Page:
The abode of Sree Guruvayoorappan

From the time immemorial, India has been a spiritually enlightened country consecrated by Rishis and temples of worship. Holy places like Kashi and Rameswaram have magnificent Temples which, besides their spiritual significance, are noted for their antiquity and historical importance.

The presiding deity in the Garbhagraha (central shrine) is Mahavishnu, worshipped according to the pooja routines laid down by Adi Sankaracharya and later written in to the Tantrasamuchaya by Chennas Narayanan Namboodiri (born in 1427). The Chennas Namboodiris are the hereditary Tantri of Guruvayur temple. The people at large, however, invoke the Lord as UNNIKRISHNA or BALAKRISHNA.

Pooja/ Offerings

The temple is open at 3 am and closees after the day’s poojas and rituals around 10 pm. Normally there are five poojas and three circumambulatory processions called Sreeveli, propitiating the celestial deities and carrying the Loard’s Thidambu on elephant’s back. During the days of Udayasthamana Poojas there will be a total of twenty one poojas.


Pooja Advance Bookings

Krishnanattam must be Booked in advance at the advance booking counter. Devotees who book Krishnanattam can watch the performance inside the temple that particular day. Prasadam is not issued to devotees who book krishnanattam
The advance booking amount is 50,000/-.Contact devaswom office finace department for more information.

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Ekadasi, the eleventh day of every lunar fortnight, is very auspicious to the Hindus. Of the 24 Ekadasis in an year, the Vrishchika Ekadasi (Suklapaksha) has got special significance in Guruvayur.
Mandala pooja begins on the first day of the Malayalam month of Vrishchikam. This is a period of 41 days for the pilgrimage to the shrine of Lord Ayyappa at Sabarimala. Most of the devotees who go to Sabarimala also visit Guruvayur.
Saraswathy Pooja
Of the 9 days of the Navarathri festival, the last three days are specially sacred for goddess Saraswathy who presides over the world of learning and fine arts
ThiruvonamOn the Uthradam day of the month of Chingam (August- September), thousands of devotees bring “Kazhcha kulas” (bunches of Banana) as offering to the Lord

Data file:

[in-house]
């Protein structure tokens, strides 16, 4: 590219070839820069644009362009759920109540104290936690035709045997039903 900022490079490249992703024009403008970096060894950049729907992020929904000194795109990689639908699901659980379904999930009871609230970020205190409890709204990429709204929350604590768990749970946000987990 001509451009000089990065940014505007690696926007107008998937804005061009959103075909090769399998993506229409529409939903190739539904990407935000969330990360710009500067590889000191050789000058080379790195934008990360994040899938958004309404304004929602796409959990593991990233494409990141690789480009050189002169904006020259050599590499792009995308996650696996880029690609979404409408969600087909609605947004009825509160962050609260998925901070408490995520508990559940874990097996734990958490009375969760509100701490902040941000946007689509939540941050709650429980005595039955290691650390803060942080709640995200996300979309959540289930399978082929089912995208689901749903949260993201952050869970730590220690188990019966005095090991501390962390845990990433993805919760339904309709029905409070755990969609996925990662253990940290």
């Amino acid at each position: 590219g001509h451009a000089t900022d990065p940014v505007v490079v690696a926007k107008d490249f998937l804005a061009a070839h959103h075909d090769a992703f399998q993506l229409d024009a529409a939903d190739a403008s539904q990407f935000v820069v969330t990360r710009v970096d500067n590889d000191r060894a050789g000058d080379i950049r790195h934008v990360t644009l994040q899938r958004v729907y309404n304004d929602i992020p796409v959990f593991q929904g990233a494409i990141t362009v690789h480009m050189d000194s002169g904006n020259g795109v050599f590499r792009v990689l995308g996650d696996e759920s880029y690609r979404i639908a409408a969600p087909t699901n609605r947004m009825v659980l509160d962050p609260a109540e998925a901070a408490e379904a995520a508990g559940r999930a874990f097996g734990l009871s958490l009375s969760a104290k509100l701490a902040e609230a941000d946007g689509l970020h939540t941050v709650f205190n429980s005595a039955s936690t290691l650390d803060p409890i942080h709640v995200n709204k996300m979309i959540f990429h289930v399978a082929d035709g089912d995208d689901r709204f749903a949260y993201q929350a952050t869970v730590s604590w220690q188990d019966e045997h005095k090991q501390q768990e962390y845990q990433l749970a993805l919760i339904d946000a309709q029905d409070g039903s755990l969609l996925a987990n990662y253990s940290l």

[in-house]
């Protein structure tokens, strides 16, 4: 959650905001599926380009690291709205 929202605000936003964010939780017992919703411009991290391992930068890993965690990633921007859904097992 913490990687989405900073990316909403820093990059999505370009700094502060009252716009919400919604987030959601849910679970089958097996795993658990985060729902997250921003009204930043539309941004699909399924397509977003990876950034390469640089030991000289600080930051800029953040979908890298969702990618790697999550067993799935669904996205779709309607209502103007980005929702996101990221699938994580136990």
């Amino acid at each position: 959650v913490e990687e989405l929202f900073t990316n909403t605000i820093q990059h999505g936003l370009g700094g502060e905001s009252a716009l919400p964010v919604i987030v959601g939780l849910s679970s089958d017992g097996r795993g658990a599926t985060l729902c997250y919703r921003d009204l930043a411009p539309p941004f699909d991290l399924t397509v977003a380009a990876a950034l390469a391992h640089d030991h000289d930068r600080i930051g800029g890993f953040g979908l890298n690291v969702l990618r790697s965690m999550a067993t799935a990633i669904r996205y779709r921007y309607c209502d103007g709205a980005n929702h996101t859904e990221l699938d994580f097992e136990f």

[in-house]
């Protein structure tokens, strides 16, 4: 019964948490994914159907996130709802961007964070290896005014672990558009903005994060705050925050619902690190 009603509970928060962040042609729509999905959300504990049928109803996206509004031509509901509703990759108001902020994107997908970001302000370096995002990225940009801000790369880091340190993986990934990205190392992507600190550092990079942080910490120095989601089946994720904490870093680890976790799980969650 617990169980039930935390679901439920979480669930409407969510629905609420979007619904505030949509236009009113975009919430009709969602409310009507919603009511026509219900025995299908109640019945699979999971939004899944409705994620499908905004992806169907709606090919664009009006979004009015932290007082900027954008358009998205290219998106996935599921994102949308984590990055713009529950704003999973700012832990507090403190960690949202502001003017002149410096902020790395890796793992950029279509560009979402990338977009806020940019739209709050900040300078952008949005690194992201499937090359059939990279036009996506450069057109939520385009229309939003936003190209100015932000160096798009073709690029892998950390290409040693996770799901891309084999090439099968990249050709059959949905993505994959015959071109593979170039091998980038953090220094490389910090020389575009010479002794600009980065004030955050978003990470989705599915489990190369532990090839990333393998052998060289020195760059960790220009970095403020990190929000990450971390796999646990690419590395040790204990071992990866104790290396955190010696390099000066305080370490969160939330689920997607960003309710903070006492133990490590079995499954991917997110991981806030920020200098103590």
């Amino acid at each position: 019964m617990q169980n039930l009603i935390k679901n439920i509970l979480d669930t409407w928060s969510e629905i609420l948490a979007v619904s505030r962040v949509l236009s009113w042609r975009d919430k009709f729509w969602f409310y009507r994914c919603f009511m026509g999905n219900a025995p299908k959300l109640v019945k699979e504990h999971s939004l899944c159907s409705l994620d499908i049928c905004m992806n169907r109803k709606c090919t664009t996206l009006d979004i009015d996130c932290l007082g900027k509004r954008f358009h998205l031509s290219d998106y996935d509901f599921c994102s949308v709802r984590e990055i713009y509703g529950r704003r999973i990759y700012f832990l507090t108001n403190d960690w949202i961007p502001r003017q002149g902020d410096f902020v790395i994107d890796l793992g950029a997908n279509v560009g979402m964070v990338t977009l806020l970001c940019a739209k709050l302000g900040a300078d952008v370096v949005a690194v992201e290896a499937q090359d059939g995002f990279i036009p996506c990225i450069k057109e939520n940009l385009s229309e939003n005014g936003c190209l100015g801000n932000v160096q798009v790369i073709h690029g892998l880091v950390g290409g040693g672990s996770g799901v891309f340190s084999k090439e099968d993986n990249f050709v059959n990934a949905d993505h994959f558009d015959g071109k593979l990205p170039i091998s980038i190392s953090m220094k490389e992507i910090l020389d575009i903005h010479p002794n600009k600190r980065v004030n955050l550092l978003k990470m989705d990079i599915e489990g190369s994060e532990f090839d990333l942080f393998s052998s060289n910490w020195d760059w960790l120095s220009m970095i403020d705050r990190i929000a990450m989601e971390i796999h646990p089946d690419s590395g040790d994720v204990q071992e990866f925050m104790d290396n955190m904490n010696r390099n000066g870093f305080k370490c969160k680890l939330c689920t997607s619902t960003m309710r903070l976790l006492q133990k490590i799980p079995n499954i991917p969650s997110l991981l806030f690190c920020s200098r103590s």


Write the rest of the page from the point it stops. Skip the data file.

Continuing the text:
Ashtami Rohini in Chingam (August-September) is the birthday of Lord Krishna. Appam and Palpayasam are considered to be important offerings on this day. Special feast is arranged for the devotees.

It means new rice. It is a formal beginning of the use of rice from the new harvest season for offering in the temple. Puthari payasam is offered to Lord; it takes place in the month of Chingam.

The Vaishakha is the lunar month starting from new moon of Medam (April-May). The Vaishakha vratham (fast) is auspicious and sacred to Vishnu. The vratham can be followed in the routine of morning ablutions , feeding the poor, keeping fast, taking prasadams from the offerings to the Lord and participating in the divine discourses. The third day of this month – Akshaya-thrithiya – birth day of Balarama, is the most auspicious. Palpayasam is the main offering and feast is also arranged during the entire Vaishakha month.

The first day of Medam ( mid April) is the new year day for Malayalees. People believe that the fortunes for the next year depend on the nature of the objects one sees in the morning of Vishu. For this purpose, Kani (an omen) with articles like yellow flowers, rice, betel nuts, golden coins etc. is displayed in front of the deity. Thousands prefer to see Kani at Guruvayur on Vishu morning. Crowds stay overnight inside the courtyard of temple, which is specially permitted on this day. They close their eyes and set their eyes on the Kani and deity, as the doors are opened at 2.30 am for darshan.

The first Wednesday of the month of Dhanu (December) is celebrated as Kuchela Dinam. It is based on the belief that it was on this day that Kuchela, an ardent devotee of Lord Krishna offered Avil (parched rice) to him and in return attained eternal bliss and material property . Avil offering is considered auspicious on this day.